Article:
Cuban Government Imprisons Operators of Independent Libraries

The Chronicle of Higher Education has This Story [Sub. Required] on the Cuban government's continuing crackdown on political dissidents. It has dealt a serious blow to the independent-library movement on the island, which had become a key source of information for Cuban scholars since its emergence in 1998.

More than a dozen independent librarians were among the 36 dissidents sentenced on Monday to prison terms of 12 to 27 years, according to Gisela Delgado, director of the library movement.

"These people were convicted because they committed illegal acts against the country," Gustavo Beliz, a spokesman at the Cuban Embassy in Mexico City, said Wednesday. "This has nothing to do with libraries."

Borneo needs better library system says Minister

Here's A Short One on The Minister of Culture, Youth and Sport Pehin Dato Seri Paduka Dr. Haji Awang Hussein Bin Haji Awang Mohd Yussof, who yesterday afternoon told members of the CONSAL XII from ASEAN countries while they made a courtesy call to the Ministry of Culture, Youth and Sport that libraries in the country are in need of upgrading. During the informal discussion, Minister Dr. Haji Awang Hussein said that he was impressed with the library system in Singapore.

China on Its Way to Building 'Learning Society'

Two stories on China today, This One says Chinese Expats living in Shanghai would like to see the city build more museums, libraries and theaters, are turned off by the poor manners of many local residents and appreciate the city's English-language media.

This One says While many people sang and danced to celebrate the traditional Chinese Lunar New Year, many spent the week-long holiday in libraries and bookstores. This new trend to spend holidays in libraries and bookstores inChina was greatly advanced by the country's call to build a "learning society" at the 16th Party Congress last November.

"China has created an excellent atmosphere for learning and reading now," said Zhou Keda, a professor with the Guangxi Regional Academy of Social Sciences. "Many Chinese, young or old, will by no means give up learning and reading during holidays."

Comic books already big in French libraries

A story on NPR\'s Morning Edition this morning profiled the world\'s largest comic book convention*, just wrapping up today in the city of Angouleme, France. Reporter Frank Browning says that schoolchildren are let out for the festival, and mentions that many librarians visit the show as well. He even says that, on some days, the only books checked out at Angouleme libraries are comic books! The public library system there has a special collection of comic book materials, a partner to the Musèe de la Bande Dessinée* (Comic Book Museum) run by the French government\'s Centre National de la Bande Dessinée et de l\'Illustration (National Center of Comic Books and Illustration).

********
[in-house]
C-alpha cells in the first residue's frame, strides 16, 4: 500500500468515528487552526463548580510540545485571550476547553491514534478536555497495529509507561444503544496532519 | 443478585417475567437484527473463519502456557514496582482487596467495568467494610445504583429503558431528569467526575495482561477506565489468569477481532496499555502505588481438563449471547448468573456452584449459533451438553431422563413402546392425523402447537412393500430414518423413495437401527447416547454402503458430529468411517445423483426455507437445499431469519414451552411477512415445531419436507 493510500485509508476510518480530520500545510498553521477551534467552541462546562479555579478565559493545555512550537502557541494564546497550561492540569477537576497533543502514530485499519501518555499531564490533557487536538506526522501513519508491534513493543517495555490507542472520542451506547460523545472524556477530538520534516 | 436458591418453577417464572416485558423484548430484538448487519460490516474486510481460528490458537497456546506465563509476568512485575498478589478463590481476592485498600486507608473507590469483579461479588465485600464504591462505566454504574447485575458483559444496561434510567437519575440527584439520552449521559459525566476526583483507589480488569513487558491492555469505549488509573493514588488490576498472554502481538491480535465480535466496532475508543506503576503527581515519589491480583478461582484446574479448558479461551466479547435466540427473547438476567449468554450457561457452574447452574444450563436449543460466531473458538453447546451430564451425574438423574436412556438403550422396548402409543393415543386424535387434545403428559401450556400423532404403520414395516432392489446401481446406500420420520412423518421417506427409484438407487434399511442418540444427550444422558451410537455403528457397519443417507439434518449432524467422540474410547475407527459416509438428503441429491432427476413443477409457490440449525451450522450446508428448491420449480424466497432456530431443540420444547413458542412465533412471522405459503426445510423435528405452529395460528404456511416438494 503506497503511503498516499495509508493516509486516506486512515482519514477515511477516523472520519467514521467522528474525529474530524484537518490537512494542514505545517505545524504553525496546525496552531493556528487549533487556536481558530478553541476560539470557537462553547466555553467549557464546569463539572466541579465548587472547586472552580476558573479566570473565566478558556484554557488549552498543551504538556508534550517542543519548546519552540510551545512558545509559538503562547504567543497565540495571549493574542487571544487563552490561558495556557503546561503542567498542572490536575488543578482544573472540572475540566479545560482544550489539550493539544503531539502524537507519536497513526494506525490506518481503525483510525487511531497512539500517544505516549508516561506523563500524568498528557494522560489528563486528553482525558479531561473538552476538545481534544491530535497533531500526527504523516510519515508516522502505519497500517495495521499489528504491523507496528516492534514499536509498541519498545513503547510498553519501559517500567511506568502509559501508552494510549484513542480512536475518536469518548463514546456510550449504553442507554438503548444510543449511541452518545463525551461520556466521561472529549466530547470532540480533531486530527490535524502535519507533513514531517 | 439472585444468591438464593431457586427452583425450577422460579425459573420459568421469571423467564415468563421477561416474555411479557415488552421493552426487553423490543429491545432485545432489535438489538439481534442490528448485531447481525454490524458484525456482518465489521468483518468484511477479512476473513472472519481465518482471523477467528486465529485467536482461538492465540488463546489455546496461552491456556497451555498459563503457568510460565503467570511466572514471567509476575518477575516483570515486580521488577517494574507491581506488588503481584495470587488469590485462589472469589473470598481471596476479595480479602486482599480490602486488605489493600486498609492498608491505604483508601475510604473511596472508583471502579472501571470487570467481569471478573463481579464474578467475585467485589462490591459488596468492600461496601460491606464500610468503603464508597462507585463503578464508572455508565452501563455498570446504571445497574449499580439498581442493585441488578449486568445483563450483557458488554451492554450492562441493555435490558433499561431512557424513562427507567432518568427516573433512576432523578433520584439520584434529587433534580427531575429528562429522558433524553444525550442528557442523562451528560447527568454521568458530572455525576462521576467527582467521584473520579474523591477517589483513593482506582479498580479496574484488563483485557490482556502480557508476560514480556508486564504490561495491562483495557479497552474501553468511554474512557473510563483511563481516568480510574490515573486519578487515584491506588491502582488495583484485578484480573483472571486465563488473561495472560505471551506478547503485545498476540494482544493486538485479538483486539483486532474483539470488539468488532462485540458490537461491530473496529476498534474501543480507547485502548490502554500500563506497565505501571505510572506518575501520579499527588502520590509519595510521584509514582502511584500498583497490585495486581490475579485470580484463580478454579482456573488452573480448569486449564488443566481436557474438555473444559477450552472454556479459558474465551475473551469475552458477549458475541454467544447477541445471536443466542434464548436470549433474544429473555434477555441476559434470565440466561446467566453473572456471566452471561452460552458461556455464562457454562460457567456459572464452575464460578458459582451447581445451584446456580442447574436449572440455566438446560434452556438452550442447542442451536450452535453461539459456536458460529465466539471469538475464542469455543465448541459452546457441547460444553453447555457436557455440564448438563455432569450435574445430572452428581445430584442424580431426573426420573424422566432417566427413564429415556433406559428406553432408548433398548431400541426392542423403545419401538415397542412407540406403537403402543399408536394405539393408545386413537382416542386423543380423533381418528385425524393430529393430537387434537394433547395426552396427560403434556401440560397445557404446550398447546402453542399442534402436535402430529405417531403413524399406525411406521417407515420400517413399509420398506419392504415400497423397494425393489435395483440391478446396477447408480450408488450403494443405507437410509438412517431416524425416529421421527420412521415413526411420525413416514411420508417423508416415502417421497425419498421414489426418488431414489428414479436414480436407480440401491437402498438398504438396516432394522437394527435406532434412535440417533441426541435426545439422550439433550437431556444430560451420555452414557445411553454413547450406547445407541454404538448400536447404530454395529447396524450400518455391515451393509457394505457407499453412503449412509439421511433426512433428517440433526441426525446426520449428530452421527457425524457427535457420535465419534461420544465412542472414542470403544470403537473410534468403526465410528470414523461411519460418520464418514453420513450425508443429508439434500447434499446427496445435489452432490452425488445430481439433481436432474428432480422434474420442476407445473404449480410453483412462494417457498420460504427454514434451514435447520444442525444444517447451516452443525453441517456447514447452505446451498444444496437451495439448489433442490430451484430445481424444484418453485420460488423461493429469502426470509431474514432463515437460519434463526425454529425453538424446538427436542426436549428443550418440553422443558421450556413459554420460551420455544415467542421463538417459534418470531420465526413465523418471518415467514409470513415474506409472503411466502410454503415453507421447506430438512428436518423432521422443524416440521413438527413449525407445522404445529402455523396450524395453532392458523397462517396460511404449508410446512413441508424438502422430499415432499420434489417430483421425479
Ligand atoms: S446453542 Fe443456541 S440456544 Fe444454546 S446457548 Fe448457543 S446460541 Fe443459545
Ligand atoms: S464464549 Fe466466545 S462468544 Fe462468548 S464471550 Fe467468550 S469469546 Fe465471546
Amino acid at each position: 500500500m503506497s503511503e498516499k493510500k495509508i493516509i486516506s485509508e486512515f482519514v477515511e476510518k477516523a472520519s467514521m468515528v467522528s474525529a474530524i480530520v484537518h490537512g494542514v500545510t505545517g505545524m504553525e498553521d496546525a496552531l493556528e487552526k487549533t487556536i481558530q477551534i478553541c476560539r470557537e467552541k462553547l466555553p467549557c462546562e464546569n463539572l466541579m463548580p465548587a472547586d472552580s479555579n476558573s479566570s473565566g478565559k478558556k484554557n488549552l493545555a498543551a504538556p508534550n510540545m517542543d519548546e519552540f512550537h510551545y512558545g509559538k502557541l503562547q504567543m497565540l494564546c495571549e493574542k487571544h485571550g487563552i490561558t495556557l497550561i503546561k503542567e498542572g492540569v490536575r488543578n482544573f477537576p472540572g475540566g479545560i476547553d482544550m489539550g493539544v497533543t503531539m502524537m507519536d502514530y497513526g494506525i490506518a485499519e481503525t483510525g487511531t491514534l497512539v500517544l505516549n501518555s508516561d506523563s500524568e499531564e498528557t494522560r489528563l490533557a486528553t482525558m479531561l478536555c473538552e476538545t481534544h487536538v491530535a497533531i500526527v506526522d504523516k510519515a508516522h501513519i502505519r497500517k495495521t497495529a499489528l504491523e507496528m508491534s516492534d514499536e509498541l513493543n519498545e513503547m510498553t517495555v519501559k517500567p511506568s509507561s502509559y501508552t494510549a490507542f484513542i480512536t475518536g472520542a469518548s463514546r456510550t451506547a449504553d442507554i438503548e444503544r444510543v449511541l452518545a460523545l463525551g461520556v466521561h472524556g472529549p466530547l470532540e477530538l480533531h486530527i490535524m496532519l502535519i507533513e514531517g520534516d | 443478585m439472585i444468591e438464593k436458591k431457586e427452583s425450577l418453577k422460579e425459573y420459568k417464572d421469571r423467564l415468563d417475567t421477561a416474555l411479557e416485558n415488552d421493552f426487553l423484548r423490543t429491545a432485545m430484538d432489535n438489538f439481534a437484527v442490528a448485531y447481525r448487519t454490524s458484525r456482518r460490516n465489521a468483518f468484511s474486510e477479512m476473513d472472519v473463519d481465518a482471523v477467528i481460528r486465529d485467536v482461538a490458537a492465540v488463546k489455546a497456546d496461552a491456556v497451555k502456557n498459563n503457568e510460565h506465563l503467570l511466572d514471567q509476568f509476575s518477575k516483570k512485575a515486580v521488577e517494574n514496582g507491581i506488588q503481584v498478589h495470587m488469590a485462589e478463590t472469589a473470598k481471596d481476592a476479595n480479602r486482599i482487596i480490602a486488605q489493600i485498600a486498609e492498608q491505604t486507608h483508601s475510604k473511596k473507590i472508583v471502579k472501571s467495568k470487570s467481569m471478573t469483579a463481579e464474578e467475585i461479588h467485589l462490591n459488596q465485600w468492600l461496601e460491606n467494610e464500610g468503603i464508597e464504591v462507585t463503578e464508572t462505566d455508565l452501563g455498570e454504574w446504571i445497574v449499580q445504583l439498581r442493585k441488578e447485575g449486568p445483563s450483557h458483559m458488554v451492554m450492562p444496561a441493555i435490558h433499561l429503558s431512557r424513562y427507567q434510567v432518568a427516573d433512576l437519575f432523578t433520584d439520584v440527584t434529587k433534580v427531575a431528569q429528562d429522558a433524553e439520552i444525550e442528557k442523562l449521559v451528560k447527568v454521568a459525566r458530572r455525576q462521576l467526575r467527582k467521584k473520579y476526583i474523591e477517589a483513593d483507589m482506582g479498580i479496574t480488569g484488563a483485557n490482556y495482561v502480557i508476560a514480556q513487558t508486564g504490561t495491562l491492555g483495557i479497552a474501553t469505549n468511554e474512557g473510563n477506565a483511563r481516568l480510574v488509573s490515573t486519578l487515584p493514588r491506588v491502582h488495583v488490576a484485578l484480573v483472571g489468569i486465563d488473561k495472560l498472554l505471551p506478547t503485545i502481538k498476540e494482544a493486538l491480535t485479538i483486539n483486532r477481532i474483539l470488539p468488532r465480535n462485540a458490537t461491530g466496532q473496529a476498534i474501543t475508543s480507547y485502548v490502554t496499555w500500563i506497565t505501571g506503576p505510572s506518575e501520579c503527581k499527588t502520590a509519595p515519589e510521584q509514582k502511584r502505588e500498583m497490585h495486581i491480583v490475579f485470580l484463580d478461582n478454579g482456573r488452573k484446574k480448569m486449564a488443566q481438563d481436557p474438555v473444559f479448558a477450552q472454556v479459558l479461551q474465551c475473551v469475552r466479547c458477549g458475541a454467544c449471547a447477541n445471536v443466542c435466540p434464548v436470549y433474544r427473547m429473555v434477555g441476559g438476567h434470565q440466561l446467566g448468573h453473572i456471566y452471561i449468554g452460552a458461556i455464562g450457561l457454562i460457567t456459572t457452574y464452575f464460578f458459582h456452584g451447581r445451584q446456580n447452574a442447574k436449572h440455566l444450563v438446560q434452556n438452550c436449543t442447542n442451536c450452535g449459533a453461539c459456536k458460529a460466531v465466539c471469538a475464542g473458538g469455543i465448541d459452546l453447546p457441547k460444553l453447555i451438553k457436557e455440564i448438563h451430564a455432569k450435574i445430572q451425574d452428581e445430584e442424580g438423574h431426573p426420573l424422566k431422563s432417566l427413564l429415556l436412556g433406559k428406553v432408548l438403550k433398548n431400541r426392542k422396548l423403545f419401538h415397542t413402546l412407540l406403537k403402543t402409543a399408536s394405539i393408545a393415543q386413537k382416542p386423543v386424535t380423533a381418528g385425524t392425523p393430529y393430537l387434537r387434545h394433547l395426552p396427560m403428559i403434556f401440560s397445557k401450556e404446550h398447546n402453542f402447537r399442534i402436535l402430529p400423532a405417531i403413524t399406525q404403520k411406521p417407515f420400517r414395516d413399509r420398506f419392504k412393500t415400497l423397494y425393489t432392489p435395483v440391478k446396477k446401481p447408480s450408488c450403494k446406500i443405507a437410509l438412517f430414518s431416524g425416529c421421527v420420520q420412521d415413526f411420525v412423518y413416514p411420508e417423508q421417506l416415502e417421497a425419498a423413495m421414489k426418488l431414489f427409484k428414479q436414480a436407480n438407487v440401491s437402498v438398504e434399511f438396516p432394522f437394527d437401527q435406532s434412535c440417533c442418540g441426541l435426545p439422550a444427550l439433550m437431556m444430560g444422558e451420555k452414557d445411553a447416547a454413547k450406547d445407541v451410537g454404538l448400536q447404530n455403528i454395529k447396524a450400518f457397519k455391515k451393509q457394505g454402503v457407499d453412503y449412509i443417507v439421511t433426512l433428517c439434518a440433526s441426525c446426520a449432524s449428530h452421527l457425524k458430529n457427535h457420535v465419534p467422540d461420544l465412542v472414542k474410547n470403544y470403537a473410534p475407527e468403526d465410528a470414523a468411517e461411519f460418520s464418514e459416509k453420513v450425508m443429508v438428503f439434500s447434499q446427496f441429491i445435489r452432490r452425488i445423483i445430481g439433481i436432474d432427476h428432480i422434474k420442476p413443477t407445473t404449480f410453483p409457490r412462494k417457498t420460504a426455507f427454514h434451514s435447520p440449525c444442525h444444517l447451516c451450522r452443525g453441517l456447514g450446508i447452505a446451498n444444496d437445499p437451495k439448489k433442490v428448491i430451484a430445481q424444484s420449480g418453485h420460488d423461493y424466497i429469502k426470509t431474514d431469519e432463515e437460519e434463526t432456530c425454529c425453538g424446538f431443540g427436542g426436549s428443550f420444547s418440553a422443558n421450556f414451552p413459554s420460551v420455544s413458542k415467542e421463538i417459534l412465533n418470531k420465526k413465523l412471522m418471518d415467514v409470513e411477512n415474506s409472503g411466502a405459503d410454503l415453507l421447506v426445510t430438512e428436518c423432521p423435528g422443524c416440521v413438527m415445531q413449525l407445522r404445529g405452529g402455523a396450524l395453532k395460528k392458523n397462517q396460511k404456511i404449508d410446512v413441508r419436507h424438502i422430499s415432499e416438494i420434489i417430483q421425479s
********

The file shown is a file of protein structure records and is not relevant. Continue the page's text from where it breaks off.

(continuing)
Somehow I doubt that this kind of recognition will be hitting the comics world Stateside anytime soon.
*These links are entirely in French. If you have unfiltered Internet access, you can see roughly translated versions using Google\'s language tools.

Most Botswana school libraries have nothing to read

A Sad Story from Botswana, where most school libraries have nothing to read. They celebrated International School Library Day in Ghanzi this week.

Egypt Opens New Library of Alexandria

Yet Another Story on the Great Library of Alexandria, this one from National Geographic doesn\'t break any new information, but does have a really nice picture. Here\'s Another.
You can also read Address of president Mubarak inaugurating Bibliotheca Alexandria.

\"Maintaining intercultural dialogue and interaction is the only rational way to eliminate violence and tension and build bridges among peoples using knowledge and peaceful coexistence as common bases of communication.\"

Alexandria Library Opens Despite Controversy

From CNN...

\"About 3,000 dignitaries from around the world are expected to attend Wednesday\'s opening of the \"Bibliotheca Alexandrina,\" whose ancient roots go back more than 2,000 years. Critics say the project amounts to an expensive gimmick which does little to improve education in a developing country of 68 million. Alexandrians think the library, the result of a $200 million, 20-year old project backed by the UNESCO and many countries, could do a lot to revive the fortunes of the city that houses one of the seven wonders of the ancient world.\" Read More.

Bare shelves mar return of Egypt\'s glory

Charles Davis contributes this Guardian story:

\"A scholarly row has blighted the reopening of
Alexandria\'s great library.
It has taken 1,700 years to replace. But now the great library of Alexandria, whose precious manuscripts were torched in AD271, is about to reopen - to a reception blighted by controversy.\"

Read the full story.

Flooded Municipal Library in Prague

Klaus Graf writes \"The most serious damage the library incurred was the flooding of the 20,000 rare and historical books and documents. \"We are therefore asking the public in the Czech Republic and abroad, libraries and other institutions, companies and firms worldwide for help. It can be material help or financial help. We need special technologies, above all equipment for the restoration workshop. Financial help is needed for such equipment\". Read more at:

Delegation to donate 16,000 books to Iraq

Charles Davis writes \"From story at A total of 16,477 books are expected to arrive in Iraq
today as a show of solidarity in an initiative that has received
global support.

A 25-member Jordanian delegation from a number of
organisations will deliver the books to the ministry of higher
education in Baghdad, where they will be distributed to facilities for
higher education. \"


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